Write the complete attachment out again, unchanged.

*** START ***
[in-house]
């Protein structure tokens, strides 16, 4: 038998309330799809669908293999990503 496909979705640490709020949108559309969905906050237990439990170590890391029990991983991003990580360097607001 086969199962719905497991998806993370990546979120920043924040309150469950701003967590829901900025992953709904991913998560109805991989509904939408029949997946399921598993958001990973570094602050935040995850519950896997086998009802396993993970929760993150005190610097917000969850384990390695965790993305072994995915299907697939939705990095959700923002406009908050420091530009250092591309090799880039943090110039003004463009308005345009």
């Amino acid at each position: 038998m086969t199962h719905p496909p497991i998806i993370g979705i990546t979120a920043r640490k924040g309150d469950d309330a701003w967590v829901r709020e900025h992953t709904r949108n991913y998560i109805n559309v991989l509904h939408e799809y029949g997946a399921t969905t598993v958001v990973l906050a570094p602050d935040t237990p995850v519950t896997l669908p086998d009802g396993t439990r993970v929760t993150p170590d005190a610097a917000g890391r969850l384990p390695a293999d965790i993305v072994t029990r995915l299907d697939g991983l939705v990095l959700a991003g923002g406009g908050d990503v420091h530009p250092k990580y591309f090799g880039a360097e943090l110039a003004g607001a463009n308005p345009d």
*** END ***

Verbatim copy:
[in-house]
């Protein structure tokens, strides 16, 4: 038998309330799809669908293999990503 496909979705640490709020949108559309969905906050237990439990170590890391029990991983991003990580360097607001 086969199962719905497991998806993370990546979120920043924040309150469950701003967590829901900025992953709904991913998560109805991989509904939408029949997946399921598993958001990973570094602050935040995850519950896997086998009802396993993970929760993150005190610097917000969850384990390695965790993305072994995915299907697939939705990095959700923002406009908050420091530009250092591309090799880039943090110039003004463009308005345009």
């Amino acid at each position: 038998m086969t199962h719905p496909p497991i998806i993370g979705i990546t979120a920043r640490k924040g309150d469950d309330a701003w967590v829901r709020e900025h992953t709904r949108n991913y998560i109805n559309v991989l509904h939408e799809y029949g997946a399921t969905t598993v958001v990973l906050a570094p602050d935040t237990p995850v519950t896997l669908p086998d009802g396993t439990r993970v929760t993150p170590d005190a610097a917000g890391r969850l384990p390695a293999d965790i993305v072994t029990r995915l299907d697939g991983l939705v990095l959700a991003g923002g406009g908050d990503v420091h530009p250092k990580y591309f090799g880039a360097e943090l110039a003004g607001a463009n308005p345009d």